June 28, 1898 [LAH]: “Avalon, June 27.—Yesterday was a day for large catches of small fish. The tuna and Jew fish are counted the only large fish, even if some of the yellow tail do weigh thirty pounds. To Dr. E. C. Buell and Miss Beulah Shannon fall the honors for the largest catch. In Mr. Elms' launch Mildred the party went out early in the afternoon and returned about 5 o'clock with 17 barracuda and 3 yellowtail and a good deal of sunburn. ”

July 1, 1898 [LAH]: “Avalon, June 30.—The tuna are still shy and the barracuda are still hungry. Record continue to be broken in the same old way. The record made yesterday will no doubt hold good for some time. Mr. and Mrs. A. Frank were out with Harry Elms in the launch Mildred and got forty-seven barracuda and four yellowtail. The catch was made on the other side of the island on both rod and reel and hand line. The barracuda were so thick over there that the work of hauling them in became monotonous and could not really be classed as sport.”

August 8, 1898 [LAH]: “Avalon, Catalina Island, Aug. 7.—Gail Borden and W. G. White were out with Harry Elms in the launch Mildred, and were not so particular as to what they caught, jewfish of course preferred. When their catch was hung up on the rack it was a conglomerate collection of deep sea fish such as seldom seen in a single catch. There was one jewfish, four yellowtail, two rock bass, four barracuda, and forty whitefish. All were caught on rod and reel, pulled in by Harry Elms while munching his lunch.”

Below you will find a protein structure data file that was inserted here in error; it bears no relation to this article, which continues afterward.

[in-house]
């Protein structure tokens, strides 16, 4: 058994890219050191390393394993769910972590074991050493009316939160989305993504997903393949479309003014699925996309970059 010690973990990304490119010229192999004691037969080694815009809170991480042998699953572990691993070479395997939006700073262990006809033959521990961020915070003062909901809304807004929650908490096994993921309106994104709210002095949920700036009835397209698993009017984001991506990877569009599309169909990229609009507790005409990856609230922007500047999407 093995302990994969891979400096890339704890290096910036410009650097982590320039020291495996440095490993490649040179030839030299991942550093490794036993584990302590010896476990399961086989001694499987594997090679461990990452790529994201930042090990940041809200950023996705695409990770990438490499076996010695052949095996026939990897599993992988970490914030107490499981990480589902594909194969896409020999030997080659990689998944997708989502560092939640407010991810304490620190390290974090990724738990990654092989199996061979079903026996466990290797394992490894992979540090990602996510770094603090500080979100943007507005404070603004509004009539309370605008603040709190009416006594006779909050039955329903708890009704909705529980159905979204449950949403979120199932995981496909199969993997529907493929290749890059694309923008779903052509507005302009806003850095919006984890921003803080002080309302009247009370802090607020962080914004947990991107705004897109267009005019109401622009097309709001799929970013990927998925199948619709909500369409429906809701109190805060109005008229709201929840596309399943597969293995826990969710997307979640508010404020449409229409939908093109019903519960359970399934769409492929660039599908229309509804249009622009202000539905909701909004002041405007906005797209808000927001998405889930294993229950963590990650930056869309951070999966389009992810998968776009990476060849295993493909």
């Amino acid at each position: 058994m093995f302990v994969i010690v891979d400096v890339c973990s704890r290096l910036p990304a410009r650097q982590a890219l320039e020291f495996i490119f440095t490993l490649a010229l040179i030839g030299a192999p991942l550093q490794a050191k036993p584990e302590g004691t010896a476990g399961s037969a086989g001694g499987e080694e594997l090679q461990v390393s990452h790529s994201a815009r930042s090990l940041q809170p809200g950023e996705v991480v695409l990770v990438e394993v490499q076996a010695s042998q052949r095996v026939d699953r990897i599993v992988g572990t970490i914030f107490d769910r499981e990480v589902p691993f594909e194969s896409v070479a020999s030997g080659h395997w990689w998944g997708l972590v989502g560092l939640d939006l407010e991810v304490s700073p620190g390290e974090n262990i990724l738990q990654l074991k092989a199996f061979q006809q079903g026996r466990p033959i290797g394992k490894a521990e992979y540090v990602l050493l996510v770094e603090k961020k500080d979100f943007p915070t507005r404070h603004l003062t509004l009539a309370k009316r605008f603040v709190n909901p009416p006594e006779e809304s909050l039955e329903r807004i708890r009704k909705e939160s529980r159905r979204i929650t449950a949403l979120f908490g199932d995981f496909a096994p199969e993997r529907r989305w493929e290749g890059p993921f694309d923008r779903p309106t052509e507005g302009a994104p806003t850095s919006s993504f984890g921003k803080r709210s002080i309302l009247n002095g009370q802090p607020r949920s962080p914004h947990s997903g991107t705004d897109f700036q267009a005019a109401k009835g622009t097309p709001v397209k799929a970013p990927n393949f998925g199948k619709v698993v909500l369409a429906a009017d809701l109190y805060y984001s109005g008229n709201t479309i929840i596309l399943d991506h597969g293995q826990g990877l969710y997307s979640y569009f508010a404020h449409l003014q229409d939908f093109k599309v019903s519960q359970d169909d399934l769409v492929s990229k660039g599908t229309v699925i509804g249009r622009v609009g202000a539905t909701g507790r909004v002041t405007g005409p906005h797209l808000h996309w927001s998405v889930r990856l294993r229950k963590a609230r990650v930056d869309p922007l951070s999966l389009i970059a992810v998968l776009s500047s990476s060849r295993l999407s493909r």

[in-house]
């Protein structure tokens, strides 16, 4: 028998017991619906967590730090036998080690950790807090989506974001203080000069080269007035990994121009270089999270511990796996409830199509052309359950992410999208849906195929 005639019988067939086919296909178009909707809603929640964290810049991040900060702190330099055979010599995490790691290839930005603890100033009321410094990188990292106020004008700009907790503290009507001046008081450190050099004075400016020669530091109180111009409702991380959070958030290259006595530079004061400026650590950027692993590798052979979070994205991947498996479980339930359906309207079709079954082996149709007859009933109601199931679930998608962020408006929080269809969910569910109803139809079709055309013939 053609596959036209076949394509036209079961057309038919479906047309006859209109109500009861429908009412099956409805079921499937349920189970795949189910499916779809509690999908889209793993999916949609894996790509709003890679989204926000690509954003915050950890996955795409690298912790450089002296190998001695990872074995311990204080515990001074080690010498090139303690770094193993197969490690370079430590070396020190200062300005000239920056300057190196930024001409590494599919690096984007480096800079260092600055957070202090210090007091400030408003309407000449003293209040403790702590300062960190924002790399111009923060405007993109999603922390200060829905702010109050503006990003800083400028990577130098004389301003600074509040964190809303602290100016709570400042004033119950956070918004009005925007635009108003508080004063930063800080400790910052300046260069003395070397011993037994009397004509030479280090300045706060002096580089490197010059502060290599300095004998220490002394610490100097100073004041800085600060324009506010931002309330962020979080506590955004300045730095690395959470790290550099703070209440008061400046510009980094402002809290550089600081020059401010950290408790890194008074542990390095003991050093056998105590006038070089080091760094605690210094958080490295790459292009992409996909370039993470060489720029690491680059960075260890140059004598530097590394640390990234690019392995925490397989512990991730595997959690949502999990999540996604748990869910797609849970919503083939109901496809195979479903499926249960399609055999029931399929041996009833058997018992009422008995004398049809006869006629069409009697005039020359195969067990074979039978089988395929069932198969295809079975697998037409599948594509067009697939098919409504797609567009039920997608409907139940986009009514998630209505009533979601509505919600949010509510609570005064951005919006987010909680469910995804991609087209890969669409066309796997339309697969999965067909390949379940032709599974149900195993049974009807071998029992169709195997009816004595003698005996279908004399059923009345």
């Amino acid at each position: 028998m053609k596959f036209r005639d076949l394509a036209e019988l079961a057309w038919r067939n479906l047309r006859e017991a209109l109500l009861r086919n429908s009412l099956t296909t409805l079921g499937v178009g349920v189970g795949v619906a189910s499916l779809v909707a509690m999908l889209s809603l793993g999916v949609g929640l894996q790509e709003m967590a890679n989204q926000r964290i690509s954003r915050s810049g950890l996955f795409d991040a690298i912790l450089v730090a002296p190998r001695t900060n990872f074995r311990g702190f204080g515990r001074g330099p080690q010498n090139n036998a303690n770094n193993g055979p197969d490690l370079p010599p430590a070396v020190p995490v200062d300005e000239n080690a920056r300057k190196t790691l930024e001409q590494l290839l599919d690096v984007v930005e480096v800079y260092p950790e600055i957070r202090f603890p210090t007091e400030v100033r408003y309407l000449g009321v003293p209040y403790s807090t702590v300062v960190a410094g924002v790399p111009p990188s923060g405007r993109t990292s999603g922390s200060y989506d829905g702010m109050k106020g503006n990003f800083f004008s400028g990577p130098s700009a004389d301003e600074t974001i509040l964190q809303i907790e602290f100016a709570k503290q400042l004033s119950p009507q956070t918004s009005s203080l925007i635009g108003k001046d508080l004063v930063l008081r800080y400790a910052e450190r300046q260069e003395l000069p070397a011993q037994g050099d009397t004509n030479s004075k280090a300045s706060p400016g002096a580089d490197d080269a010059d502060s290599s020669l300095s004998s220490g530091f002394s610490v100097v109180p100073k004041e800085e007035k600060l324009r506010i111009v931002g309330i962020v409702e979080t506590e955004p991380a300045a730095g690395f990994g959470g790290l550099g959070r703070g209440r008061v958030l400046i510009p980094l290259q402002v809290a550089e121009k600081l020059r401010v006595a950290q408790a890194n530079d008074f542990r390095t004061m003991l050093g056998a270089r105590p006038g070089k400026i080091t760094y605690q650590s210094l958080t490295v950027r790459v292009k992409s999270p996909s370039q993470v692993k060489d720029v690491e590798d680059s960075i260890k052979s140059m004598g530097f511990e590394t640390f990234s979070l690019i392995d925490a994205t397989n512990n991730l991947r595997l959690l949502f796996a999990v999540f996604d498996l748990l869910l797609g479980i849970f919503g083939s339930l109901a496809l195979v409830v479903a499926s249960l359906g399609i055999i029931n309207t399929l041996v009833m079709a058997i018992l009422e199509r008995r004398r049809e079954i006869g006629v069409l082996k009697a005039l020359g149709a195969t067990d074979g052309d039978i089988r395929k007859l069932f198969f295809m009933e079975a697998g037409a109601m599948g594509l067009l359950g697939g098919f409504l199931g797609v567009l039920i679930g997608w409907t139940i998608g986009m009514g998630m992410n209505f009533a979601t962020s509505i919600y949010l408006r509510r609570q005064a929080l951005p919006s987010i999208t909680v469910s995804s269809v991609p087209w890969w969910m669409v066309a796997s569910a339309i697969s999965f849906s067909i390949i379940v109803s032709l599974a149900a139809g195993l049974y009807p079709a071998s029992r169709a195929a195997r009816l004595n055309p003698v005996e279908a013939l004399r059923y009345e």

[1901]: “...Mr. Schenck is a veteran at tuna fishing. He comes out to Santa Catalina every summer, religiously, from his home in New York, to engage in what he asserts is the greatest sport on earth. Last summer he inveigle nineteen of these masterful fish into trouble, but ow many got away with his is another story. He entered the ring this time with the utmost confidence in his ability to do things to his fish, and for encouragement recounted the notches on the end of his rod. It was an intensely interesting interview he had. The big fish, after the manner of the mackerel, made a rush. It seemed as though it never would stop. The brake was part on to the last ounce the little thread would stand, and then the fish was towing the boat and taking line at an alarming rate. It must be checked soon or the 900 feet of line would be all gone. The launch was hastily backed toward the fish until it fortunately changed its course, and then the angler had an inning and recovered enough line to place him beyond immediate danger. Another fierce rush was made, and then another and another. The angler was put on his mettle and all his skill brought into requisition to parry the rushes, and the fish was fighting as though possessed of seven devils. It played all the tricks its mother had taught it, which were not a few, and at the end of an hour whatever advantage had been gained seemed to be with the fish. The angler would gain a few turns on the reel and the tuna would force it out again, and all his efforts to tire the fish were vain. Two hours passed and still the battle raged. Mr. Schenck, anxious to end the struggle, as his strength was failing, was fighting desperately. Harry Elms, his boatman, who is also a veteran angler, was coaching: 'Now give it to him!' 'Don't let him run!' 'Check him!' 'Check him!' 'Now pump him!' 'Lift him!' 'There; three or four turns.' Perspiration was pouring off the old gentleman in rivulets. His hands, cut and bruised in a dozen places, were bloody as a butchers, and he was fast losing strength. Two hours and a half passed and Mr. Schenck was about done out. The fish was still fighting furiously, although a lot of line had been gained on it. Harry was still coaching, and would have been glad to give the angler a minute's rest by taking the rod, but under the rules of the Tuna Club no one is allowed to so much as even touch the rod, reel or line of the angler while fighting a fish, or his catch will not be registered or recognized by the club. The Tuna Club holds a fishing tournament every summer covering three or four months in which substantial prizes are given for the first tuna of the season and for the largest fish in all the classes of fish taken in these waters, the presidency of the club going to the member who succeeds in taking the largest tuna. Mr. Schenck's fish being apparently the first tuna of the season and two fine pries being hung up — one to the angler and one to the boatman — besides the honor of having taken the first fish, which is not lightly esteemed, there was much involved in this fight. 'Keep a stiff upper lip, you'll soon have him cursing,' said Harry. 'Now pump him! Lift him again!' 'The Lord knows I'm doing the best I can, Harry!' I can't lift a pound any more; I'm played out!' was Mr. Schenck's reply, and after another final effort he most hesitantly handed the rod over to Harry. Harry took the rod and there was something doing about there for the space of the next fifteen minutes when the hourly fighter was safely landed. It weighed 138 pounds. The credit of the first tuna of the season fell to Co. R. A. Eddy, of San Francisco, who went out with the same boat and boatman employed by Mr. Schenck, and in one hour's time reported back with a 124-pound tuna.” [American Rifleman 30:326 (1901)]